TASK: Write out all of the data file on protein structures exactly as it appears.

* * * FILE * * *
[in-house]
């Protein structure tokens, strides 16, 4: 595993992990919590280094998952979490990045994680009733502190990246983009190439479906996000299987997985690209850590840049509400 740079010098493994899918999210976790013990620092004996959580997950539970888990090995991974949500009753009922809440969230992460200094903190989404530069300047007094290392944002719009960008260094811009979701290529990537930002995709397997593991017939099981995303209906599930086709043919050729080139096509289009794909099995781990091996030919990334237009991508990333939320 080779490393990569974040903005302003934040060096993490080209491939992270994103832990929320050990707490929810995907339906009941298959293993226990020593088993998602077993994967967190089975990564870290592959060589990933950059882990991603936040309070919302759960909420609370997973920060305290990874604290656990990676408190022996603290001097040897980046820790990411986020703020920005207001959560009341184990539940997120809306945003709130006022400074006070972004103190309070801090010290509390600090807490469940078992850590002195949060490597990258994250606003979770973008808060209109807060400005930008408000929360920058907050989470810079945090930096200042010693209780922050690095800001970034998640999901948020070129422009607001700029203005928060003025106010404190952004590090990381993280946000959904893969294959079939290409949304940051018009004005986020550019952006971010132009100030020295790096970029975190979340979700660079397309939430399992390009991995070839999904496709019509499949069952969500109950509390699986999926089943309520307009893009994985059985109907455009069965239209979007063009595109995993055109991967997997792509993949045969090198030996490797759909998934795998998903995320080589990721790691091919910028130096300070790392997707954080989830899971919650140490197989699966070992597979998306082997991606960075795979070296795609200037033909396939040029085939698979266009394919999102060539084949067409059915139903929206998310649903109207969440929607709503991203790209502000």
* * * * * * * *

[in-house]
């Protein structure tokens, strides 16, 4: 595993992990919590280094998952979490990045994680009733502190990246983009190439479906996000299987997985690209850590840049509400 740079010098493994899918999210976790013990620092004996959580997950539970888990090995991974949500009753009922809440969230992460200094903190989404530069300047007094290392944002719009960008260094811009979701290529990537930002995709397997593991017939099981995303209906599930086709043919050729080139096509289009794909099995781990091996030919990334237009991508990333939320 080779490393990569974040903005302003934040060096993490080209491939992270994103832990929320050990707490929810995907339906009941298959293993226990020593088993998602077993994967967190089975990564870290592959060589990933950059882990991603936040309070919302759960909420609370997973920060305290990874604290656990990676408190022996603290001097040897980046820790990411986020703020920005207001959560009341184990539940997120809306945003709130006022400074006070972004103190309070801090010290509390600090807490469940078992850590002195949060490597990258994250606003979770973008808060209109807060400005930008408000929360920058907050989470810079945090930096200042010693209780922050690095800001970034998640999901948020070129422009607001700029203005928060003025106010404190952004590090990381993280946000959904893969294959079939290409949304940051018009004005986020550019952006971010132009100030020295790096970029975190979340979700660079397309939430399992390009991995070839999904496709019509499949069952969500109950509390699986999926089943309520307009893009994985059985109907455009069965239209979007063009595109995993055109991967997997792509993949045969090198030996490797759909998934795998998903995320080589990721790691091919910028130096300070790392997707954080989830899971919650140490197989699966070992597979998306082997991606960075795979070296795609200037033909396939040029085939698979266009394919999102060539084949067409059915139903929206998310649903109207969440929607709503991203790209502000």